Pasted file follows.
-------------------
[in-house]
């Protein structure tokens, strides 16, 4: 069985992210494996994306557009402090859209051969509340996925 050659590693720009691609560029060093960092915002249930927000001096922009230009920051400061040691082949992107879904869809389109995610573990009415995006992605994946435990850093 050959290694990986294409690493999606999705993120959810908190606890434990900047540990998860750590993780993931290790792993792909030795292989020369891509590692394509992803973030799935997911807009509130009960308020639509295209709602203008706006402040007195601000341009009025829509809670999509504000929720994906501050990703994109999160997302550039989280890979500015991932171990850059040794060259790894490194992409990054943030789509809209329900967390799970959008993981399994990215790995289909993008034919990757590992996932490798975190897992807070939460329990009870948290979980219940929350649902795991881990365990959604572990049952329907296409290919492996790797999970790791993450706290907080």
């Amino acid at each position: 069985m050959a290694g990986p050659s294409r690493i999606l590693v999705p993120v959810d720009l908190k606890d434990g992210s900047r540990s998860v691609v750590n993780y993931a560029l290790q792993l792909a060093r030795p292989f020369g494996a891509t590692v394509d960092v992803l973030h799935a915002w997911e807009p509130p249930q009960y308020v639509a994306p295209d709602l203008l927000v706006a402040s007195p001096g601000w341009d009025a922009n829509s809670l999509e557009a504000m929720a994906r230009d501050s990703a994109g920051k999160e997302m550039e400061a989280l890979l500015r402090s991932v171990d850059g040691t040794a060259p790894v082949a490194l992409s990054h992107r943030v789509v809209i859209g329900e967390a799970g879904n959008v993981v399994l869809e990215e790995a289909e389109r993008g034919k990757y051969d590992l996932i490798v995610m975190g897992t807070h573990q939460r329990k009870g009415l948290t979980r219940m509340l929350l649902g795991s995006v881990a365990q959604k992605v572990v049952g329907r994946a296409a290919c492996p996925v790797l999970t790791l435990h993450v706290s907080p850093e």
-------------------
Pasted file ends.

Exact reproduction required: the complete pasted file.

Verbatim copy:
[in-house]
């Protein structure tokens, strides 16, 4: 069985992210494996994306557009402090859209051969509340996925 050659590693720009691609560029060093960092915002249930927000001096922009230009920051400061040691082949992107879904869809389109995610573990009415995006992605994946435990850093 050959290694990986294409690493999606999705993120959810908190606890434990900047540990998860750590993780993931290790792993792909030795292989020369891509590692394509992803973030799935997911807009509130009960308020639509295209709602203008706006402040007195601000341009009025829509809670999509504000929720994906501050990703994109999160997302550039989280890979500015991932171990850059040794060259790894490194992409990054943030789509809209329900967390799970959008993981399994990215790995289909993008034919990757590992996932490798975190897992807070939460329990009870948290979980219940929350649902795991881990365990959604572990049952329907296409290919492996790797999970790791993450706290907080």
């Amino acid at each position: 069985m050959a290694g990986p050659s294409r690493i999606l590693v999705p993120v959810d720009l908190k606890d434990g992210s900047r540990s998860v691609v750590n993780y993931a560029l290790q792993l792909a060093r030795p292989f020369g494996a891509t590692v394509d960092v992803l973030h799935a915002w997911e807009p509130p249930q009960y308020v639509a994306p295209d709602l203008l927000v706006a402040s007195p001096g601000w341009d009025a922009n829509s809670l999509e557009a504000m929720a994906r230009d501050s990703a994109g920051k999160e997302m550039e400061a989280l890979l500015r402090s991932v171990d850059g040691t040794a060259p790894v082949a490194l992409s990054h992107r943030v789509v809209i859209g329900e967390a799970g879904n959008v993981v399994l869809e990215e790995a289909e389109r993008g034919k990757y051969d590992l996932i490798v995610m975190g897992t807070h573990q939460r329990k009870g009415l948290t979980r219940m509340l929350l649902g795991s995006v881990a365990q959604k992605v572990v049952g329907r994946a296409a290919c492996p996925v790797l999970t790791l435990h993450v706290s907080p850093e």